It should be borne in mind, however, that all of these and similar terms are to be associated with the appropriate physical quantities and are merely convenient labels applied to these quantities. Unless specifically stated otherwise as apparent from the following discussion, it is appreciated that throughout the description, discussions utilizing terms such as “processing” or “computing” or “calculating” or “determining” or “displaying” or the like, refer to the action and processes of a computer system, or similar electronic computing device, that manipulates and transforms data represented as physical (electronic) quantities within the computer system's registers and memories into other data similarly represented as physical quantities within the computer system memories or registers or other such information storage, transmission or display devices.

The present invention also relates to an apparatus for performing the operations herein. This apparatus may be specially constructed for the required purposes, or it may comprise a general-purpose computer selectively activated or reconfigured by a computer program stored in the computer. Such a computer program may be stored in a computer readable storage medium, such as, but is not limited to, any type of disk including floppy disks, optical disks, CD-ROMs, and magnetic-optical disks, read-only memories (ROMs), random access memories (RAMs), EPROMs, EEPROMs, magnetic or optical cards, or any type of media suitable for storing electronic instructions, and each coupled to a computer system bus.

The algorithms and displays presented herein are not inherently related to any particular computer or other apparatus. Various general-purpose systems may be used with programs in accordance with the teachings herein, or it may prove convenient to construct more specialized apparatus to perform the required method steps. The required structure for a variety of these systems will appear from the description below. In addition, the present invention is not described with reference to any particular programming language. It will be appreciated that a variety of programming languages may be used to implement the teachings of the invention as described herein.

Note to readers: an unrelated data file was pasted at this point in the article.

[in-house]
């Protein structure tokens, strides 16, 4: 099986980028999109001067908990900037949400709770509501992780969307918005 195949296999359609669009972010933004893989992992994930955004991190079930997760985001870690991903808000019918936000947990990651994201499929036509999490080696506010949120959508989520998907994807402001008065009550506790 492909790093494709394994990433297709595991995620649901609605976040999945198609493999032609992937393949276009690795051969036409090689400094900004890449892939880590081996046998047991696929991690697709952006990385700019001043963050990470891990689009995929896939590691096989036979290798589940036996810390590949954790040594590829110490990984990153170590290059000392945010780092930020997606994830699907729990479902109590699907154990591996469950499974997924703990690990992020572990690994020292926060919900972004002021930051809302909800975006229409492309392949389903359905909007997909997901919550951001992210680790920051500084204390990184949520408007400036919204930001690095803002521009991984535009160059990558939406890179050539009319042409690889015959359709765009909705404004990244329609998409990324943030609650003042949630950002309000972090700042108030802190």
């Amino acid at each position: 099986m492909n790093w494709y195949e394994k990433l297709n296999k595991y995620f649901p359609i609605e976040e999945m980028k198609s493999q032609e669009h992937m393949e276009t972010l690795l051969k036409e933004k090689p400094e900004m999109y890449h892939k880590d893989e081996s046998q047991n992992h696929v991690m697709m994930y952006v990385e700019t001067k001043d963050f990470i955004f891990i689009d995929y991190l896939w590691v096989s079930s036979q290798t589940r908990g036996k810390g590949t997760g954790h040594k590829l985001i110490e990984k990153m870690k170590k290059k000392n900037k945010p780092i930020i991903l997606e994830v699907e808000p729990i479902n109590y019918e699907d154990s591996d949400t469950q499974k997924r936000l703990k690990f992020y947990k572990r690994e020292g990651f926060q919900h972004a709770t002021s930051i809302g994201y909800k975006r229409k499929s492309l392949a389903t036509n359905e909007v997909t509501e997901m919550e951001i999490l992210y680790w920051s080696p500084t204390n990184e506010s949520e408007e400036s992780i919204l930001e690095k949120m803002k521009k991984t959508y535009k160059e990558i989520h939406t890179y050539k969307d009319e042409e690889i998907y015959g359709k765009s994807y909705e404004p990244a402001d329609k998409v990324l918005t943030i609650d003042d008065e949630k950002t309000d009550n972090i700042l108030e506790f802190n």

The instructions of the programming language(s) may be executed by one or more processing devices (e.g., processors, controllers, control processing units (CPUs),

FIG. 1 is a block diagram of one embodiment of a computer system 100. Computer system 100 includes a central processing unit (CPU) 102 coupled to bus 105. A chipset 107 is also coupled to bus 105. Chipset 107 includes a memory control hub (MCH) 110. MCH 110 may include a memory controller 112 that is coupled to a main system memory 115. Main system memory 115 stores data and sequences of instructions that are executed by CPU 102 or any other device included in system 100.